And then I thought about Mitch and his high school educated peers, particularly the men. There are many factors in their lives that make the military seem like one of the few good options. (And that’s not to say that it is not a good option for some—indeed I have seen the military act as a positive transformative force in men’s lives, equipping them with valuable skills and discipline.) But that fact makes it doubly tragic that Mitch’s time spent sacrificing greatly for his country was then viewed with such suspicion and used against him in such a pointed way.


On Bigotry, Again

04.08.2013 9:00 AM

Although I did not get to the conversation in time to participate before the thread reached the 50-comment limit, I’d like to re-kindle the conversation about Barry’s post, “Kind, smart, lovely people sometimes support bigoted public policy.”

Whether the word “bigoted” is fair to apply to the viewpoint of opposition to same-sex marriage, whether the label is used to “deliberately” shut down conversation, and what the word “bigoted” even means are recurring issues in conversations at Family Scholars Blog.

Matthew Kaal, for instance, cited the Merriam-Webster definition of “bigot,” which states:

“a person who is obstinately or intolerantly devoted to his or her own opinions and prejudices; especially : one who regards or treats the members of a group (as a racial or ethnic group) with hatred and intolerance”

This definition, as Victor noted, differs from Merriam-Webster’s Thesaurus definition of “bigoted,” which is:

  “unwilling to grant other people social rights or to accept other viewpoints.”

The latter reflects, in my experience, the way many people commonly use the word “bigoted.”

Even if we can’t agree which definition or usage of the word bigoted is authoritative, I do think it’s important for conversation participants to know how other participants are using a particular word. So, I can appreciate the value of that aspect of the conversation.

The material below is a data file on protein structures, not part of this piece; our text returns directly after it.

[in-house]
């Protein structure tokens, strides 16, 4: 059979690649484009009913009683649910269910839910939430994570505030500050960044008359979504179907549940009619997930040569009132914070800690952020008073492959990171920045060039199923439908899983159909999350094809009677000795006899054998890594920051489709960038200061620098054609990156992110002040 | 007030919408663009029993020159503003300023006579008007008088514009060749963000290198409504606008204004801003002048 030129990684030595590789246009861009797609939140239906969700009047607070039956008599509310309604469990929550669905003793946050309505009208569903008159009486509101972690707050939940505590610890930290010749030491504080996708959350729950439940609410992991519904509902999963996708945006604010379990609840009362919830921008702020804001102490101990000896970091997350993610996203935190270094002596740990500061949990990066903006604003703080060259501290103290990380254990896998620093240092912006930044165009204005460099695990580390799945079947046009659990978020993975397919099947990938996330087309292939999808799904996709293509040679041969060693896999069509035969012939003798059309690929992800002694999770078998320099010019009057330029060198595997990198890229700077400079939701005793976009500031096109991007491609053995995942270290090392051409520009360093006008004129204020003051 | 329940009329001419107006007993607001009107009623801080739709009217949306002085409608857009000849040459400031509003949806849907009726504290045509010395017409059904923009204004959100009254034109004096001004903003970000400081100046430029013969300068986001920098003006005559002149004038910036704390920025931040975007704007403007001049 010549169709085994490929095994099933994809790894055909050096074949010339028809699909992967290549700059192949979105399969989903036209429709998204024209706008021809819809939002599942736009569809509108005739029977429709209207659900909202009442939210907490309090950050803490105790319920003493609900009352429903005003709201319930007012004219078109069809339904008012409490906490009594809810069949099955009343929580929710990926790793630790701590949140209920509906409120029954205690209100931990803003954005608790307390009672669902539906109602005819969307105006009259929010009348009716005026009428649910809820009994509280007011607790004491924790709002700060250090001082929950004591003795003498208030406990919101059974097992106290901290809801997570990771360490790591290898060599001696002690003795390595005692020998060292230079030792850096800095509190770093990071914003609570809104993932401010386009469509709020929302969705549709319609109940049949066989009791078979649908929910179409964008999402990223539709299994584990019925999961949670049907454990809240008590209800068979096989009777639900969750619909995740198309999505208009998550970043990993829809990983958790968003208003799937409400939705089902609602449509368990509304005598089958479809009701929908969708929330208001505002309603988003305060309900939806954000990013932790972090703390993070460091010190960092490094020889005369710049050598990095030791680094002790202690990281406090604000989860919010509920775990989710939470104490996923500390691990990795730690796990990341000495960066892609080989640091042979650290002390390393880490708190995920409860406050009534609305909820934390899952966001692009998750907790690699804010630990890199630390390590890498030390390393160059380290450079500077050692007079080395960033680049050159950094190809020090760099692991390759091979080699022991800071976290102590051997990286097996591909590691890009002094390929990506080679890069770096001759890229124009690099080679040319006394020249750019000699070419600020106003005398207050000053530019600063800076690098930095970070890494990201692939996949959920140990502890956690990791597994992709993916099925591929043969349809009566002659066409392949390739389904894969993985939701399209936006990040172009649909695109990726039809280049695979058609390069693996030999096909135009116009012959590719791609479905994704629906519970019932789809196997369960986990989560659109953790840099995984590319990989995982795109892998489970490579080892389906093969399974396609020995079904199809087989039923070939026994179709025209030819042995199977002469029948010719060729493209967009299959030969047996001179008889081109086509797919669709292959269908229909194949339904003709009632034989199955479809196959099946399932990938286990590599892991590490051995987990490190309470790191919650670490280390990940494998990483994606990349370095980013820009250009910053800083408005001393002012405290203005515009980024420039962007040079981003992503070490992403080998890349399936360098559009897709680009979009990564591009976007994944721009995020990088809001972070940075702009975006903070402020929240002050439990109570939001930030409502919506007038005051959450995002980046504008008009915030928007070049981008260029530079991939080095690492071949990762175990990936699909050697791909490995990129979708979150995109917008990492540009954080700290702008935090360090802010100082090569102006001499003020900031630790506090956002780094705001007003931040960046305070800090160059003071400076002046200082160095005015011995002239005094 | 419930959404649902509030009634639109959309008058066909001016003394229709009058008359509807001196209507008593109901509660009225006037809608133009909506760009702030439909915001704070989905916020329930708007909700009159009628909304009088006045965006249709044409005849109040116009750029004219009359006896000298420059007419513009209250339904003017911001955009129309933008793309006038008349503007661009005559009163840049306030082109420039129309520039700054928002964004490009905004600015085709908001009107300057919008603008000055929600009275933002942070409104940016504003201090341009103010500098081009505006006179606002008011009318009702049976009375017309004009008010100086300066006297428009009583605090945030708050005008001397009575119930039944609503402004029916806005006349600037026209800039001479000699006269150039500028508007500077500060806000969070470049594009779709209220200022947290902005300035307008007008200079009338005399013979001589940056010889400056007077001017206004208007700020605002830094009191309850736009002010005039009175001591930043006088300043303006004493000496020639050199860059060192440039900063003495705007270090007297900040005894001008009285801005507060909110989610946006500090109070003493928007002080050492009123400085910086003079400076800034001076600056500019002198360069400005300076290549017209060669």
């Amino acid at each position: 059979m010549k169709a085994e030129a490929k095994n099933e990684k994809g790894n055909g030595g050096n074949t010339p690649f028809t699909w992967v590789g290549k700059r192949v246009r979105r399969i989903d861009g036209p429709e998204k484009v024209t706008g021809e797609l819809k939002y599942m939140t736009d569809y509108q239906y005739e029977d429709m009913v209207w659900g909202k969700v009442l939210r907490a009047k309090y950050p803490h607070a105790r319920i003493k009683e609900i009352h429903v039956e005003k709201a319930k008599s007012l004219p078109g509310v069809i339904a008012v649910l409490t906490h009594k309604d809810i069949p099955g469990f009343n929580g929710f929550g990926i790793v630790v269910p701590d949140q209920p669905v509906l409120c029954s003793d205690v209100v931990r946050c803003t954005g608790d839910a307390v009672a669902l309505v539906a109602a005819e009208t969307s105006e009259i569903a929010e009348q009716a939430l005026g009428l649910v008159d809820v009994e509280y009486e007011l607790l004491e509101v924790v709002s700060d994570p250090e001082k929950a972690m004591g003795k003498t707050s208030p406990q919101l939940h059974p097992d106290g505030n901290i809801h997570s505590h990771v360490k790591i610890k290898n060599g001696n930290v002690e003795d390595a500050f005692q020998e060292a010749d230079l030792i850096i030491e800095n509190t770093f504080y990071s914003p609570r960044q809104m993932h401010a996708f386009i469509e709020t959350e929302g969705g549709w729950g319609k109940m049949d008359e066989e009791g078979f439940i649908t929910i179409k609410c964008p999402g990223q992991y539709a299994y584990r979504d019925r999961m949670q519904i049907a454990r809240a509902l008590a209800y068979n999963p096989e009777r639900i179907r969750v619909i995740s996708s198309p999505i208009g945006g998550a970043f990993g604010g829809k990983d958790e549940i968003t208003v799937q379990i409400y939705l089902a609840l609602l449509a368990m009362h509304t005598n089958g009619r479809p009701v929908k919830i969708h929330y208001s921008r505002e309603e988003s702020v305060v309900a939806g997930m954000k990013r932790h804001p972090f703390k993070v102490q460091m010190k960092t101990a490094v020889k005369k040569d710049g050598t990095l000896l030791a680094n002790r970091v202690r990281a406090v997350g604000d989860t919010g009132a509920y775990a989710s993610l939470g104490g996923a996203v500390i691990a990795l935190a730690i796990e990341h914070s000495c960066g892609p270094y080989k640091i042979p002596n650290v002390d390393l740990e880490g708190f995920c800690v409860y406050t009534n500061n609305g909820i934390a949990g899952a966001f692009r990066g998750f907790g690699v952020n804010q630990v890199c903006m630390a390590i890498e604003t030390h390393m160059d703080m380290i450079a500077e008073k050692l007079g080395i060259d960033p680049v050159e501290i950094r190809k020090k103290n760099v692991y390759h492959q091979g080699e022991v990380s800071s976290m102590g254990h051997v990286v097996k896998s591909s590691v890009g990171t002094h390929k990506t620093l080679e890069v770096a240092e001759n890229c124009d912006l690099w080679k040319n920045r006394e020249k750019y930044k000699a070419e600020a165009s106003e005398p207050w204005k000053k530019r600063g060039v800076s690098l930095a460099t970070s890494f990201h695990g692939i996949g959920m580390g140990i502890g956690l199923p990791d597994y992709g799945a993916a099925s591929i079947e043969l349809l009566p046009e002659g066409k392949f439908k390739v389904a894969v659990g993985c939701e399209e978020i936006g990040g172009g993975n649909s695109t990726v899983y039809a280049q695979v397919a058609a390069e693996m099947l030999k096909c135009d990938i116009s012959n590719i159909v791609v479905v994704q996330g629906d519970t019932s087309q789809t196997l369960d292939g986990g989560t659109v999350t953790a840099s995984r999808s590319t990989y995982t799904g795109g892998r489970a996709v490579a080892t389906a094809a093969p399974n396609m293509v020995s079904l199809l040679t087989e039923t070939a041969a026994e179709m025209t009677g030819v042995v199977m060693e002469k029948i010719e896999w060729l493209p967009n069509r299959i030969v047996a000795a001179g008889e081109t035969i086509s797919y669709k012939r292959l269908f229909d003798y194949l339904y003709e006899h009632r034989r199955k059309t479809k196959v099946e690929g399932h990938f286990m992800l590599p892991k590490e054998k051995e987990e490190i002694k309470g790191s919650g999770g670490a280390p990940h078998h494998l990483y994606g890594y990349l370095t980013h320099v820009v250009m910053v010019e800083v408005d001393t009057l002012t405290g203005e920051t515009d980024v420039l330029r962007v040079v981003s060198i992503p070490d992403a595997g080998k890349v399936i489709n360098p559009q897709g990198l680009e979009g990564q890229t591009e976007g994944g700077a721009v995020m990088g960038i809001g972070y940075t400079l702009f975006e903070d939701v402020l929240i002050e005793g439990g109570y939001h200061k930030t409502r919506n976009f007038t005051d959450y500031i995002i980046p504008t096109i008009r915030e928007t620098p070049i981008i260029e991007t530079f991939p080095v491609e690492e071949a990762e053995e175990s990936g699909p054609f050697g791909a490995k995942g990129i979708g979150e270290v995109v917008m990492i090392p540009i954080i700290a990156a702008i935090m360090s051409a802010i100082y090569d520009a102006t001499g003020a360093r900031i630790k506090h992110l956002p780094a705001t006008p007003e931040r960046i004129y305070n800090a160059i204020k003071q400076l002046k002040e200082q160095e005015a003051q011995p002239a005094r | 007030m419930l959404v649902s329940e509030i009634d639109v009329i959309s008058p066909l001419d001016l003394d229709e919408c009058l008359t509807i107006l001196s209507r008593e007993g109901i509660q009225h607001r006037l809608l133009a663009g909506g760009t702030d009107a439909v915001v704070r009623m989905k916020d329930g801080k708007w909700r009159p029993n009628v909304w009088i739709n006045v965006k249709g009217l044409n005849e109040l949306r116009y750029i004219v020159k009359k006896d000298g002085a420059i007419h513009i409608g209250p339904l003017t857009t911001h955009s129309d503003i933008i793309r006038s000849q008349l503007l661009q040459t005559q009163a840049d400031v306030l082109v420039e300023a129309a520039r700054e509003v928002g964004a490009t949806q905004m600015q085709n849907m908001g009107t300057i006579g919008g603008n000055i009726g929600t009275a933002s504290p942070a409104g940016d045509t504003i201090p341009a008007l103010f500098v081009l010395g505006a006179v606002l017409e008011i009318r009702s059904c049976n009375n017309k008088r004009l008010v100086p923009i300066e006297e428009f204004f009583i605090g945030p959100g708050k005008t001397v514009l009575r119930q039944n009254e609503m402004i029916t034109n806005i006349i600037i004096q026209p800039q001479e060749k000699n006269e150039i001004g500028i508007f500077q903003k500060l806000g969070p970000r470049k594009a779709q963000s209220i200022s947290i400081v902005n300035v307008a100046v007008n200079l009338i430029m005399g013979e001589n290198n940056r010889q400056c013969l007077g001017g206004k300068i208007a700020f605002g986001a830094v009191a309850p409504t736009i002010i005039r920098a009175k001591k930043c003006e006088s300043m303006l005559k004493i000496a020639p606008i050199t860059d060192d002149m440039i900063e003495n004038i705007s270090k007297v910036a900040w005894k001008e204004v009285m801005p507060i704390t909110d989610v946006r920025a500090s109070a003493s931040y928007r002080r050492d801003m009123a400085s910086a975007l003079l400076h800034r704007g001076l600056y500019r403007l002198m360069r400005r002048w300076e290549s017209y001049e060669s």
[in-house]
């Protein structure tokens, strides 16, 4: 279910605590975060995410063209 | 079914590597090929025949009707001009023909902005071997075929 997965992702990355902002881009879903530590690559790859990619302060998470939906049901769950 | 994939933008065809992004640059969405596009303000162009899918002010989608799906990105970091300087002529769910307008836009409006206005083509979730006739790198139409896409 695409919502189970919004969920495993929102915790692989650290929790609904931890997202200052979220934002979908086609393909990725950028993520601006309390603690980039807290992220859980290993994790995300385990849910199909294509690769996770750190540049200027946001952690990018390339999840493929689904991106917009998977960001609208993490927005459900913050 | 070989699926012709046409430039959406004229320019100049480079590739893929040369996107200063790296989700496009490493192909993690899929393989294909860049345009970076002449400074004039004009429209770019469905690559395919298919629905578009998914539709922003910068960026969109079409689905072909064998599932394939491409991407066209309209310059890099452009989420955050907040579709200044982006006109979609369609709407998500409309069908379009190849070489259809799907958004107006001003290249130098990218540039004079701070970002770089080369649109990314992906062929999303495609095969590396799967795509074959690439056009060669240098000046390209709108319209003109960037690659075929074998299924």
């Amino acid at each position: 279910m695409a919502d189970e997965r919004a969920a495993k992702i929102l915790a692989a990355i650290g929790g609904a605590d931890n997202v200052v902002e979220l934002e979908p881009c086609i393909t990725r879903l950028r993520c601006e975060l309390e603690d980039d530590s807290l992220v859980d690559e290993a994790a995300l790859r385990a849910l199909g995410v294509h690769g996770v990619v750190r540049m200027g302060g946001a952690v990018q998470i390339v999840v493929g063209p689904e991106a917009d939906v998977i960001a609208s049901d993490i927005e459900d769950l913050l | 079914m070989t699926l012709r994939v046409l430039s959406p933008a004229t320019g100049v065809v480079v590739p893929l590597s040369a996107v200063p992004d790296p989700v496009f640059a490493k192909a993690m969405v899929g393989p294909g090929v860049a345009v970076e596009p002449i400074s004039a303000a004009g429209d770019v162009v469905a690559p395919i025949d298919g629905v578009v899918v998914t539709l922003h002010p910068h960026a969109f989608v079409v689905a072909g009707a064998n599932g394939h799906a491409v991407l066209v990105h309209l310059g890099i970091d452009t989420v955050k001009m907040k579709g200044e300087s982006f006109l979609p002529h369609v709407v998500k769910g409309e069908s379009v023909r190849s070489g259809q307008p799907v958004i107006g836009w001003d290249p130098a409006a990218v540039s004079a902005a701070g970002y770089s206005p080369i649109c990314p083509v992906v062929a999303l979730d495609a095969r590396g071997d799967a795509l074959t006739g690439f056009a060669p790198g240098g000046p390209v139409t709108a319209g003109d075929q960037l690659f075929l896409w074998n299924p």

However, today, I’d like to highlight an aspect of Barry’s post that I believe got a little lost in the conversation. Here, Teresa made a common accusation against those who use the word “bigoted”:

“For me, my commenting as anti-ssm, seen as a bigoted position … although that’s not how I understood it at the time … was no longer acceptable at FS. That’s how the common usage today of the word bigot/bigotry seems to work, in my opinion. It closes down discussion. It deliberately wants to do that, in my opinion.” [ellipses in original]

Although this comment has some unclear passivity going on in it, Teresa suggests that those who use the words bigot or bigotry are “deliberately” trying to close down discussion. She further clarified her position:

 ”How does it enhance discourse to throw labels at persons or positions which, by their current very nature, are meant to shut someone up? Either we argue an issue on merit/demerit, or we’re left flaming one another. I’m sure you agree, Barry. I’m, also, quite sure that you did not intend to close down discourse … but, that’s quite where we’re at today, unfortunately.”

I’m only singling Teresa’s comment here because she happened to be someone expressing it in this conversation. But, in my experience, it’s a pretty common accusation, and one that’s leveled against me at times even in this space, despite the general agreement that assuming bad faith is a violation of this site’s civility policy.

To address this accusation, I think it’s important to do a quick re-cap (my emphasis):

  • First, the title of Barry’s post: “Kind, smart, lovely people sometimes support bigoted policy.”
  • Secondly, Barry’s statement to Teresa, within his post, that even though she holds what he finds to be a bigoted position, he tells Teresa, “….that’s not to say that you’re a bigot, a hateful person, or acting out of spite or out of ‘yuk.’ From the little I’ve seen of you online, you seem like a lovely person, not at all hateful.”
  • Third, he says, “…if you do have some bigoted attitudes that you need to fight against, that doesn’t make you a bad person. Nor do I think that makes you any different from me. Or from most people. Surely we all have some prejudices and bigotries inside that we have to work on.”
  •  Fourth, he concedes, “History makes it clear that good, sincere people who are not hateful, can nonetheless hold bigoted positions.”
  • Fifth, he says, “So when I say that being against legal SSM is a bigoted policy, that’s all I’m saying. I’m not saying that those who oppose SSM are bigots (no more so than anyone else, anyhow); I’m not denying that they are frequently smart, loving, and kind people.”
  • And lastly, in the comments, he tells Teresa, “In the prior post, I specifically told you that you were extremely welcome to post on my thread, and that I was hoping you’d post more.” 

So, I guess what I’m left wondering is what more do opponents of same-sex marriage want from people who genuinely and sincerely believe that opposition to same-sex marriage is a bigoted (or anti-gay, as I would argue) position to hold in order to convince you that we are not trying to “deliberately” “shut down discourse” about the issue?

I agree with Barry that “kind, smart, lovely people sometimes support bigoted policy.” And, I also believe that other people who are more problematic, like members of the Westboro Baptist Church, can at times, be “kind, smart, lovely people” themselves.  It’s not realistic or accurate, in my experience, to think that people are 100% monsters or 100% saints.